echelons of all administrative, supply, and political considerations, permitting uninterrupted concentration on combat.”27
Since General MacArthur was not at the time Supreme Commander of the Southwest Pacific Area and could not be until the area was formally established and he assumed command, it became necessary that he act in the interim as if he had already become Supreme Commander. With the good will and enthusiastic support of the Australians, the transition was successfully negotiated. By the end of the month, General MacArthur was able to report that he was enjoying extremely cordial relations with the Australian authorities, that all his suggestions were being adopted without reservation, and that every possible step within the means available was being taken “to place the area in a posture of secure defense.”28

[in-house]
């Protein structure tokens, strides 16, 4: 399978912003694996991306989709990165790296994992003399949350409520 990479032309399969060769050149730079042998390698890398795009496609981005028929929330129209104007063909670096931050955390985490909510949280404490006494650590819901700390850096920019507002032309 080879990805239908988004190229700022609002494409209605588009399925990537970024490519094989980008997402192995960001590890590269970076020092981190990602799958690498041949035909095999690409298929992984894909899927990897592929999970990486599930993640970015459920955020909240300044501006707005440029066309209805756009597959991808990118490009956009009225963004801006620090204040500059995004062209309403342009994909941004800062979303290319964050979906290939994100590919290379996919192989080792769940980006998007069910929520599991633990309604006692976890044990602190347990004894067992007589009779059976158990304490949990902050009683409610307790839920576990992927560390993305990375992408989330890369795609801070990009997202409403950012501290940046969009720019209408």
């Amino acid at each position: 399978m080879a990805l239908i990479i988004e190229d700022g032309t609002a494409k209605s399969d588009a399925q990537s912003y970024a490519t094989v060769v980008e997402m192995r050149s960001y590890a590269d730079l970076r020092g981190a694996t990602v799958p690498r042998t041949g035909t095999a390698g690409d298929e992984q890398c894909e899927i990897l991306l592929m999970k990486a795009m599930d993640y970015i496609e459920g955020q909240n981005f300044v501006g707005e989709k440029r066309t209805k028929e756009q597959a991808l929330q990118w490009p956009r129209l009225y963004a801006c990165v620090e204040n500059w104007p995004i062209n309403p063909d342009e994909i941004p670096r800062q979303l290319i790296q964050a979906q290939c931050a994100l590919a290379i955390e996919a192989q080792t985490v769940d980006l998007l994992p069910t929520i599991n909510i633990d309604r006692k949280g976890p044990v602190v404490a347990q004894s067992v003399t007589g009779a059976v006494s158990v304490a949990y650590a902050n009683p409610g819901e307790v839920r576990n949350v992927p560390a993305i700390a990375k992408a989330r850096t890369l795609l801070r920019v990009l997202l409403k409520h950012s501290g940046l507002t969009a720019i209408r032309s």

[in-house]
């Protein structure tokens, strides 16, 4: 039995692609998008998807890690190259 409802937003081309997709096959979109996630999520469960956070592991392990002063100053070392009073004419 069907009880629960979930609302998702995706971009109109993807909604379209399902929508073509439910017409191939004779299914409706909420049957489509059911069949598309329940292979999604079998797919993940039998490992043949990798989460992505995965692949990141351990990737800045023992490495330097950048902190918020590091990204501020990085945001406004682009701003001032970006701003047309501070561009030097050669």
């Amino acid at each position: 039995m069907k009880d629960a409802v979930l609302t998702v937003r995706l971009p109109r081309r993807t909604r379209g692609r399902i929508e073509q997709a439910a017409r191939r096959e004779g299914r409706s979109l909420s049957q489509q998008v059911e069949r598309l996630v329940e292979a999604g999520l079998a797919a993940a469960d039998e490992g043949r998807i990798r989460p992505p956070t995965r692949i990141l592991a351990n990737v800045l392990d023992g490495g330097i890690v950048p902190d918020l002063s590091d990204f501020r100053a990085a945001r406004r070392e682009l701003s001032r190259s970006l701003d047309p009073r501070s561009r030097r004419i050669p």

The Joint Directives of 30 March
On 18 March, Prime Minister Churchill replied favorably to the President’s proposal of nine days before that the world be divided into areas of strategic responsibility, with the United States responsible for the conduct of the war in the Pacific.29 On 24 March, the Combined Chiefs of Staff formally established the Pacific Theater as an area of U.S. responsibility.30 By 30 March the directives to General MacArthur as Supreme Commander of the Southwest Pacific Area, and to Admiral Nimitz as Commander in Chief, Pacific Ocean Area, were ready, and the President approved them the next day.31